Then older to the world too.
Older in the stores.
Older in the park.
Older in the Blockbuster.
And then, of course, she was our teacher.
Which is all important to know, I think.
Years later, when Mrs. Haverhill and I would talk our long, slow talks, making our way through the winding park, moving gently across the concrete slabs like pieces on a game board, she would insist her life before becoming our teacher seemed like something only dreamt. “I remember so little about the time before all of you,” she would say, easing up toward the base of a pine tree. And from there it always felt like she had more to tell me but never did, choosing instead to look up, letting whatever sunlight was able to dodge the tree’s shade fall over her face and burn bright against her skin. Whenever she did this, I always joked that she looked as though she’d contracted some type of new, shiny disease.
We’d known each other for a year and two weeks when Lorena Espino was marked absent that September morning. There were twenty-one of us in Mrs. Haverhill’s second-grade class, so a single missing student would create a pause in the room, a change in the temperature. I did not feel this, of course. No. If I had been more attuned—less interested in binder stickers, snap bracelets, and a two-story bright-orange rambler we drove by that morning on my way to school that my mother deemed The Carrot House—I maybe would have felt the coolness of Lorena’s missing body. But I didn’t. Couldn’t have.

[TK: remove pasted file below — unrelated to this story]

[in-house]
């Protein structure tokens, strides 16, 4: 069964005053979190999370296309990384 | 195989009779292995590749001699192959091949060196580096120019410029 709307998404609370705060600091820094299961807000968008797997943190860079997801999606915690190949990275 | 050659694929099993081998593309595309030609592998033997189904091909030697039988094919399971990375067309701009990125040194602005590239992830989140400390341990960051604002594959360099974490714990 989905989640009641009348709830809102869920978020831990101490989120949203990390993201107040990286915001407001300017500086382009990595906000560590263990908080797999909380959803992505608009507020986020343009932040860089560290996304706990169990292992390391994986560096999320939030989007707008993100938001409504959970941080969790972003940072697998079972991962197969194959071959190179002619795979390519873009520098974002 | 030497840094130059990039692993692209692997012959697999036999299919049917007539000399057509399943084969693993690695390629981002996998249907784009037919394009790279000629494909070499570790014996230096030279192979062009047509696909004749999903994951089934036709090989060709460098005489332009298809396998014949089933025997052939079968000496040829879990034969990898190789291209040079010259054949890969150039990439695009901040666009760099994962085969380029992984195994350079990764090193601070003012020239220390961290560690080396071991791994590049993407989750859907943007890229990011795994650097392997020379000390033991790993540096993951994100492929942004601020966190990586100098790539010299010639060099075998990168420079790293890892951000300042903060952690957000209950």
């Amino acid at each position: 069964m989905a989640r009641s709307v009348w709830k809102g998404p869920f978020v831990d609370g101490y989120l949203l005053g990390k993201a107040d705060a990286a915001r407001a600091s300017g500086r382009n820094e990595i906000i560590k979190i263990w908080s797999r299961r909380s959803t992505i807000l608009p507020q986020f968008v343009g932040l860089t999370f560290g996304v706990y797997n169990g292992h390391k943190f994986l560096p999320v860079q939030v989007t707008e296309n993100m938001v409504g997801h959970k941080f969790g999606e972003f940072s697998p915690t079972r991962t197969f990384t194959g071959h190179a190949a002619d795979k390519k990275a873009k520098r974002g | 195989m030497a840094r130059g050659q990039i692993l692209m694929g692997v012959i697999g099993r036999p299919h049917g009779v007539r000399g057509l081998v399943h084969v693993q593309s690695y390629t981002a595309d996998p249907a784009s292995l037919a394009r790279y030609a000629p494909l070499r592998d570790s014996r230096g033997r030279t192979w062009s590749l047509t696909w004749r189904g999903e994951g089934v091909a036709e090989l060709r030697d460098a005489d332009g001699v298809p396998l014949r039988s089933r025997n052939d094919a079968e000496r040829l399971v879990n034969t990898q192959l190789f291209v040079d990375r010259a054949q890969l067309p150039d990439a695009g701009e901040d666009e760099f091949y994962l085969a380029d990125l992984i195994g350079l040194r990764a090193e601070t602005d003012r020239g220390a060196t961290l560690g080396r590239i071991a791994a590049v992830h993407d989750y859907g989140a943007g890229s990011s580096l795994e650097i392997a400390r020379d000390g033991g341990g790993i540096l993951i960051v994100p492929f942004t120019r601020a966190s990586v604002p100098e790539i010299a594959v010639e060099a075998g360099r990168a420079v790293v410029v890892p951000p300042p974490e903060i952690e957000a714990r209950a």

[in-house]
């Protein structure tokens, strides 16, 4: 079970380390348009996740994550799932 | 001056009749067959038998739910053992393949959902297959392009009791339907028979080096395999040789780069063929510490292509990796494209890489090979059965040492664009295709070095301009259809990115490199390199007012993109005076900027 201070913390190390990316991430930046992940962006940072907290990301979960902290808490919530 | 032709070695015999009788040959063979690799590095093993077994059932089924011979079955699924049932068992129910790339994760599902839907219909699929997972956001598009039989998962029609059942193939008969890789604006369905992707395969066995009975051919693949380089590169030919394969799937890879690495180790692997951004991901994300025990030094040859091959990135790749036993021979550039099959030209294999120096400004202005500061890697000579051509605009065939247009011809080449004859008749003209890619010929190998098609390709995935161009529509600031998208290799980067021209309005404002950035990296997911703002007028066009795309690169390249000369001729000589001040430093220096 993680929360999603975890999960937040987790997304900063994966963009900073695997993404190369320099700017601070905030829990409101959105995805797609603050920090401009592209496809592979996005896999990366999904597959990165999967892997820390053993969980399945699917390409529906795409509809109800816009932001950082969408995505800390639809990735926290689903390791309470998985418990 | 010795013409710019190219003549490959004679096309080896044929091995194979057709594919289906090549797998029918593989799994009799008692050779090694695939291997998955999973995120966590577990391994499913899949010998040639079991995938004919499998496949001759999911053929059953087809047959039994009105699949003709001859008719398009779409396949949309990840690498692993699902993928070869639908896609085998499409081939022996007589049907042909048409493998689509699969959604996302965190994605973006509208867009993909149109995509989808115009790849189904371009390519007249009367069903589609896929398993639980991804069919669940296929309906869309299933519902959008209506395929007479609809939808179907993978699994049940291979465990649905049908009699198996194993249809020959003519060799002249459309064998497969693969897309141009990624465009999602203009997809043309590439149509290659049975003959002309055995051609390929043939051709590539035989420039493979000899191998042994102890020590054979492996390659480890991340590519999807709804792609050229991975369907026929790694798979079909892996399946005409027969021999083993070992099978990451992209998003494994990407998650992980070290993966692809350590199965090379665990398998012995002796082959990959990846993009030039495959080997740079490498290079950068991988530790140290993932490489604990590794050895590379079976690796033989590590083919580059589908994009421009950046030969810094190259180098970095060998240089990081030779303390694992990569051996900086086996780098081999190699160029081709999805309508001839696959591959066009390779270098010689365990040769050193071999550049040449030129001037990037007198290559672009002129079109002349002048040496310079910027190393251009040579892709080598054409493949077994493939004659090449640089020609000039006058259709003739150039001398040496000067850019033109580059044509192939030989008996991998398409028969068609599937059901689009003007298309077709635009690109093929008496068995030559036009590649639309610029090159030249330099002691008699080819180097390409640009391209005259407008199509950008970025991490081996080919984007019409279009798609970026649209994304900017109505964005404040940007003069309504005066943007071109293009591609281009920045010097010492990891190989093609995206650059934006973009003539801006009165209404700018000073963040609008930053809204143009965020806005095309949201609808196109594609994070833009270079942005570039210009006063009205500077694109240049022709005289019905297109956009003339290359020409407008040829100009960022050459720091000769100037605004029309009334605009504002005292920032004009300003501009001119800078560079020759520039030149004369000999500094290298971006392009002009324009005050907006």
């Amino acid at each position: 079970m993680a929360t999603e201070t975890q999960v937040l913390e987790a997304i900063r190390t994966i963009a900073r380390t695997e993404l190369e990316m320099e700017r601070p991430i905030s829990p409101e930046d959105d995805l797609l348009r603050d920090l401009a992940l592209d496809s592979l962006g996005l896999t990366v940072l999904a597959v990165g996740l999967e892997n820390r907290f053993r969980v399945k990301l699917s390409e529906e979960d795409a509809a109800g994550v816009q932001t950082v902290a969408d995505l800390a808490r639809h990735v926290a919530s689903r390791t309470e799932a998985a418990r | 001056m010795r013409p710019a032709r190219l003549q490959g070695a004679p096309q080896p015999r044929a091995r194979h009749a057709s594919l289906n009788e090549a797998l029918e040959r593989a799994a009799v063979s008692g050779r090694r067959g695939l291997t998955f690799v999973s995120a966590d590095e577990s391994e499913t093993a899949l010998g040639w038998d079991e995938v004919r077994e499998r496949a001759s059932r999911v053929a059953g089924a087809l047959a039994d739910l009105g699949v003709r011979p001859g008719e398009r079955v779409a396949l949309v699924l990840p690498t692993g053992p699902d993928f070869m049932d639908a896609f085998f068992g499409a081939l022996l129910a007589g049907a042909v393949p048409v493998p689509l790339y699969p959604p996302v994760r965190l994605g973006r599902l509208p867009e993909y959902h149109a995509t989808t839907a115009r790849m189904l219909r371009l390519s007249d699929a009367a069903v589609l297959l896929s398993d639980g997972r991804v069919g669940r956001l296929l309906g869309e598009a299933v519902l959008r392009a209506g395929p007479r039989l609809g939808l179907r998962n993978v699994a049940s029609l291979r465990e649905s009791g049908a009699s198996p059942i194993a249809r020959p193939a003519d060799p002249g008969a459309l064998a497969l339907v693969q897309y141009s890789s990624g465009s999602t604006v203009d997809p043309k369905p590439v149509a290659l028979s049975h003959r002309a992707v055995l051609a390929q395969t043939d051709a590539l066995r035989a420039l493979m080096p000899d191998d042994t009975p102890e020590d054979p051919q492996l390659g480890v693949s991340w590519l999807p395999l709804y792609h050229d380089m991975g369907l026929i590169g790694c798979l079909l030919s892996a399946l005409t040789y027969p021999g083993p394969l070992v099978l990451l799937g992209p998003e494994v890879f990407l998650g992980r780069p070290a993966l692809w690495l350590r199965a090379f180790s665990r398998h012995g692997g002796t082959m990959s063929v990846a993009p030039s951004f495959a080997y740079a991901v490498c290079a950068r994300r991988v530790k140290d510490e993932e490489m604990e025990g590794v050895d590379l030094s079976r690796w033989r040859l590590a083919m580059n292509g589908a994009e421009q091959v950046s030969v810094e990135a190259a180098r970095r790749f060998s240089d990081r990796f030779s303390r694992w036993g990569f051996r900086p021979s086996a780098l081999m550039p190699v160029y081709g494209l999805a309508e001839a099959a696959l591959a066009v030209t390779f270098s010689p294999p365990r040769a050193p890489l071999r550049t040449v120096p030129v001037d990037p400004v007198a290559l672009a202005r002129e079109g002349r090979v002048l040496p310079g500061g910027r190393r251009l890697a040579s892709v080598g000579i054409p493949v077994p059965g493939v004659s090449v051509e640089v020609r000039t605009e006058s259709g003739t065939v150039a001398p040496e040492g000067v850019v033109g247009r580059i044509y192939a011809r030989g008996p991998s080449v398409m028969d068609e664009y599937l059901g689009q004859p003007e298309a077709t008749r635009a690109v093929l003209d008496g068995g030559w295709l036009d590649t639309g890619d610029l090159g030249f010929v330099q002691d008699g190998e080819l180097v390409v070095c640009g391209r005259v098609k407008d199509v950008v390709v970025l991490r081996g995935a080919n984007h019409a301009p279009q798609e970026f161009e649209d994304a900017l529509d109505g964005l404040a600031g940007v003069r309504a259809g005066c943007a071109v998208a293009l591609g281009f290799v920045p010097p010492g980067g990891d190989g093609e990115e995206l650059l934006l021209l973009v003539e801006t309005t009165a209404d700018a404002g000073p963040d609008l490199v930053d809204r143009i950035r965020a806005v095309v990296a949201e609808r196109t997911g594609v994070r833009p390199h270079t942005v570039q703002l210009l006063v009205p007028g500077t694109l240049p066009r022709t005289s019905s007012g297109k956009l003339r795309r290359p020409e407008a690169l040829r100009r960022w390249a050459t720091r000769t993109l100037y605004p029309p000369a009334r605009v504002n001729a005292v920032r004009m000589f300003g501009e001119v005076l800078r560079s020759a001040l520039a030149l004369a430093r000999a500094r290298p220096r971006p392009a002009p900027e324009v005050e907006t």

What I do remember from that morning was the fog, slick above the playground; the forest preserve sign that hung above Mrs. Haverhill’s head as she spoke; the ThunderCats sticker on Lucy’s three-ring binder, shimmering with a glass-like radiance; and then the class phone ringing and the flow of Mrs. Haverhill’s dress as she walked to her desk. I remember the silent alarm of her voice as the news unfolded that Lorena had passed; the defeat of her body as she fell to the carpet; her whimpers; the stifled cries that followed; and the Scooby Doo’s Adventure that played in the darkened classroom as we waited for our parents to arrive.
I didn’t know then that it was possible for things to die.
Nor did I know what pneumonia was, or that it could be caught on an early autumn night after hot-tubbing with your grandparents at their condo.
There was so much about the world I didn’t understand; I certainly had no idea what to do with my hands, so I kept them down at my legs like a soldier. And I kept them that way the entire morning at the cemetery. And during the slideshow in the auditorium. And standing in a broken circle beside the jungle gym—our shiny black shoes looking like lost Lamborghinis above the cedar woodchips—as our parents stood at the far end of the basketball courts, talking grief strategies with the school counselors.